porate and criminal cases the necessity of ensuring and frequently represented ” that law enforcement auththe B.C labour movement. orities and government In 1967 he represented the agencies obey the law. He town of Campbell River, has also written the leading .B.C., in its successful actjudgment in Canadian ion against a mining corncbrporate law with regard pany, the first enforcement to directors’ powers. Mr. Justice Berger was of the B.C. Pollution Conappointed chairman of the trol Act. B.C. Royal Commission on n--:--i-D,eglIlHl lg in the early family and children’s law sixties, Mr. Justice Berger in 1973 and in March, 1974, repres-ented the Indians in he was appointed commisindividual court actions; sioner of the Mackenzie later, he represented Indian Valley pipeline inquiry. bands in cases concerning That summer he and his their hunting and f.ishing family travelled throughrights and reserve rights to out the Valley and Delta, B.C. timber. His eight years experiencing first hand the of experience as legal replifestyles of northerners resentative for the native and observing the oil and People of B*C* culminated gas in the 1971 Nishga Indian From March, 1975 to Noaborigina1 rights decision vember 1976, he held hearin the Supreme Court of ings throughout the MatCanada; his argument that kenzie Valley and ’ Delta the B.C. Indians had aborand also across Southern iginal title to their land Canada. when the Europeans first His commission revealed arrived, and still retain this many problems with the was upheld. This title, various pipeline proposals judgment is the main legal and was of great assistance basis, for the current as- to the native people and ‘sertions of native rights other groups interested in in Cana.da. the nineline decision. His In December, 1971, he gene;‘& approach to, the was named to the B.C. definition of terms and supreme court where his conditions for the pipeline major judgments have been has set standards that will ‘concerned with the pro-’ be aspired to for years to tection ef civil liberty and come. industry’s
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CUP Briefs - 33SAP
our presence, but we do think that this is a step towards positive changes,” said Taylor. “Our inclusion at the meetings is the result of persistent lobbying efforts by NUS and the provincial student organizations across the country,” says Morna Ballantyne, the NUS executive secretary.
OTTAWA (CUP)-After a summer of slow responses, the number of Ontario Student Assistance Program (OSAP) applications has risen drastically, andis now only marginally below the rate of last year. According to Jan Grisdale, liaison officer of the student awards branch of the ministry of education, the application rate is now only 1.5 per cent behind the level of a year ago. OSAP applications were down 3.5 per cent as of August 31 and down a whopping 15-20 per cent at the end of July, According to Alan Golombek, information officer for the Ontario Federation of Students (OFS), the slow initial response was due primarily to inadequate information distribution by the ministry, and the fact that pre-printed forms were not sent out to applicants from the previous year. In the past, all students who applied for OSAP in the previous year automatically received a pre-printed application form early in the summer. University of Toronto student awards officer Patrick Philips also attributes the slow initial response to mistakes in the first printing of 350,000 application forms that consequently had to be reprinted. Golombek noted that as promised last January the ministry of colleges and universities (MCU) did not increase the plan’s cost of living allowance for students because such a change would create administrative problems. The lack of anincrease has enabled the ministry to process applications more quickly, but means that students will suffer financially. Possible administrative problemsdid not stop the ministry reducing the amount of loan assistance that single parent students who receive family benefits will be eligible to receive under this year’s plan.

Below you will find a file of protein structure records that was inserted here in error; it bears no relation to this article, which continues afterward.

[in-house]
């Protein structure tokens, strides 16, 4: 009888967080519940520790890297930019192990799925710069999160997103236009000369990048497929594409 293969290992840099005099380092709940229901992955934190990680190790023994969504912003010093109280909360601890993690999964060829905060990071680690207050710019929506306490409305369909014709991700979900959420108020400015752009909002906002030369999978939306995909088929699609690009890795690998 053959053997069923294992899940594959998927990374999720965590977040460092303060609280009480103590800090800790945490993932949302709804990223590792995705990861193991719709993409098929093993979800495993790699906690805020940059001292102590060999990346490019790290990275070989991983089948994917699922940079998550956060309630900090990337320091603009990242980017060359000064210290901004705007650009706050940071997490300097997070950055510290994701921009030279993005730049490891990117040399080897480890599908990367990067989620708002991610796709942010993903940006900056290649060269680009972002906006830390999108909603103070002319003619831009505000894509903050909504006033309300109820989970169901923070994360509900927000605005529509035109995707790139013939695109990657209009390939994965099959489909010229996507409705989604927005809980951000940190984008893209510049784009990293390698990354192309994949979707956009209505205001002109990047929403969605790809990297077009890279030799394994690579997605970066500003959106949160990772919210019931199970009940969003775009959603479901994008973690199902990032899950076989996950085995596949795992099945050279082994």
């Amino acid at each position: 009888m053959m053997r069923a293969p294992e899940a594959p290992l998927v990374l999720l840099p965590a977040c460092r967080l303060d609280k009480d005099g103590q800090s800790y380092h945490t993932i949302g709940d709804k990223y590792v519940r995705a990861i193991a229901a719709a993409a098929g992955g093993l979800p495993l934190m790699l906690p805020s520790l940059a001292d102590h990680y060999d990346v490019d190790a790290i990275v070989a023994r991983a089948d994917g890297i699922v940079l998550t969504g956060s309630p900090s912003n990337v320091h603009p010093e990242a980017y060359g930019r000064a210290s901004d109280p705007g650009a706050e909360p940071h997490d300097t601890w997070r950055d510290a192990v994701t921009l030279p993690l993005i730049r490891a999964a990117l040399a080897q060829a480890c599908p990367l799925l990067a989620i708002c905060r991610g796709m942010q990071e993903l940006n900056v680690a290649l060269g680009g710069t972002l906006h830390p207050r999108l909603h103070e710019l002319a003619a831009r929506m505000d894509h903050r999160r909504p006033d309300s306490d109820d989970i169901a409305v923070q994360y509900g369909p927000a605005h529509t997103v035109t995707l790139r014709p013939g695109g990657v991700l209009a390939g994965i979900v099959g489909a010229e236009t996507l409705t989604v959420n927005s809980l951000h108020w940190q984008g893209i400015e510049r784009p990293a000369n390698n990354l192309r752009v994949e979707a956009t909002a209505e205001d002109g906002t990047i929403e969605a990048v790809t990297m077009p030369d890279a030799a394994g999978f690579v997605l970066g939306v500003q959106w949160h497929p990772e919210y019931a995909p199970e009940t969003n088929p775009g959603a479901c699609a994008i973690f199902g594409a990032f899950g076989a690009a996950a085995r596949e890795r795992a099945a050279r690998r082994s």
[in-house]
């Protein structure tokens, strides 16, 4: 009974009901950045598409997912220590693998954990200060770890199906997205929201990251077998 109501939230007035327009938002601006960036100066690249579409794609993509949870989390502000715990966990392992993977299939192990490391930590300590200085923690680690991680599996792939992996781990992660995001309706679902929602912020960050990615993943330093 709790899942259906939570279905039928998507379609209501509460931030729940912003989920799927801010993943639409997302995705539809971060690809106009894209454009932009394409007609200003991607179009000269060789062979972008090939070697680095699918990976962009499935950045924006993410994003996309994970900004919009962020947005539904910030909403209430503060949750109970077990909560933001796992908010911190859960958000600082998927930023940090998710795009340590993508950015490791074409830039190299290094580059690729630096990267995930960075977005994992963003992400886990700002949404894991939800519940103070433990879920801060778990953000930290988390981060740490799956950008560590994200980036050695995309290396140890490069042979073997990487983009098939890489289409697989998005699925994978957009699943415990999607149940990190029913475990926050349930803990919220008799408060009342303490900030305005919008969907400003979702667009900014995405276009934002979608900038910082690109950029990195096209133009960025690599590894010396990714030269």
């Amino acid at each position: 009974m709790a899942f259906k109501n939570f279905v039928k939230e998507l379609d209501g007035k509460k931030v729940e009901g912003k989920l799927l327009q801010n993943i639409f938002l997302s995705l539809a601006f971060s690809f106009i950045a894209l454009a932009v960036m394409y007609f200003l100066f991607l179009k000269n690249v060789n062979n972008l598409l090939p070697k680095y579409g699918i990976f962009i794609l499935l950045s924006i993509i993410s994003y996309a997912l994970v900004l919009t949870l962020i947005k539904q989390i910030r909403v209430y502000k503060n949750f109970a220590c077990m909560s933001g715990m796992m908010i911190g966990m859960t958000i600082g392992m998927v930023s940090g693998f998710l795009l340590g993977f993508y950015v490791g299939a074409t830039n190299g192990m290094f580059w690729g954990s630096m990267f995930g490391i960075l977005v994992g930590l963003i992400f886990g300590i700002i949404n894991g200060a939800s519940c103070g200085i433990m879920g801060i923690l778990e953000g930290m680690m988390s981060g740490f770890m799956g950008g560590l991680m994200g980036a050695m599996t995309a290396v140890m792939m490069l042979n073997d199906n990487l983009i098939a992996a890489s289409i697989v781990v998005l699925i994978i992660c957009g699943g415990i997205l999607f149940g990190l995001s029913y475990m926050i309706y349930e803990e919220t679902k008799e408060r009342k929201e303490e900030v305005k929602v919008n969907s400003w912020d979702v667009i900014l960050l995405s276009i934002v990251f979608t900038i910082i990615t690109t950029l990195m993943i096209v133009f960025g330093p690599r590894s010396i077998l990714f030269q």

TORONTO-The University of Toronto’s student union has voiced its opposition to a proposed merger of the Ministry of Education and the Ministry of Colleges and Universities to Ontario Legislators. “We fear that a merger of the ministries will not adequately confront these (student) issues:indeed swamped in a larger ministry, the problems of universities may well be obscured and not overcome,” said David Jones, U of T Administrative Council Students’ (SAC) president.
. IUI-JS calls for changes in Canadastudent loan plan OTTAWA-The current Canada Student Loan Plan fails to live up to its stated objective of providing all qualified Canadians with the oppurtunity of reaching their educational potential. That is the major conclusion of a National Union of Students (NUS) brief drafted for presentation at the Canada Student Loan Plenary Group (CSLPG) meeting held this week in Quebec City. The CSLPG is .made up of provincial government administrators and is the body responsible for the development of the Canada Student Loan Plan. The fourteen page NUS brief suggests that a new plan be instituted providing for: - The participation of part-time students in the plan - A NUS nominated member on the Plenary Group - Provisions which recognize the extra costs of handicapped students - The inclusion of a mechanism that addresses the particular financial problems of women I- Applicants with permanent residence ‘status receiving the same treatment as any other applicant - The age of majority being the only criteria for independent status - The required student contribution being the actual amount that the applicant is able to save applicant is able to save - Educational expenses being based on actual costs - The repayment schedule starting six months after employment is found Copies of the brief were sent to the CSLPG so that the group would have time to assess the proposals. According to Len Taylor, NUS staffperson, an NUS delegation was permitted to make the official presentation of the brief. This will be the first time that students have been allowed to attend and speak at the Plenary Group sessions. “We do not expect any immediate major changes to come abvut becacrse of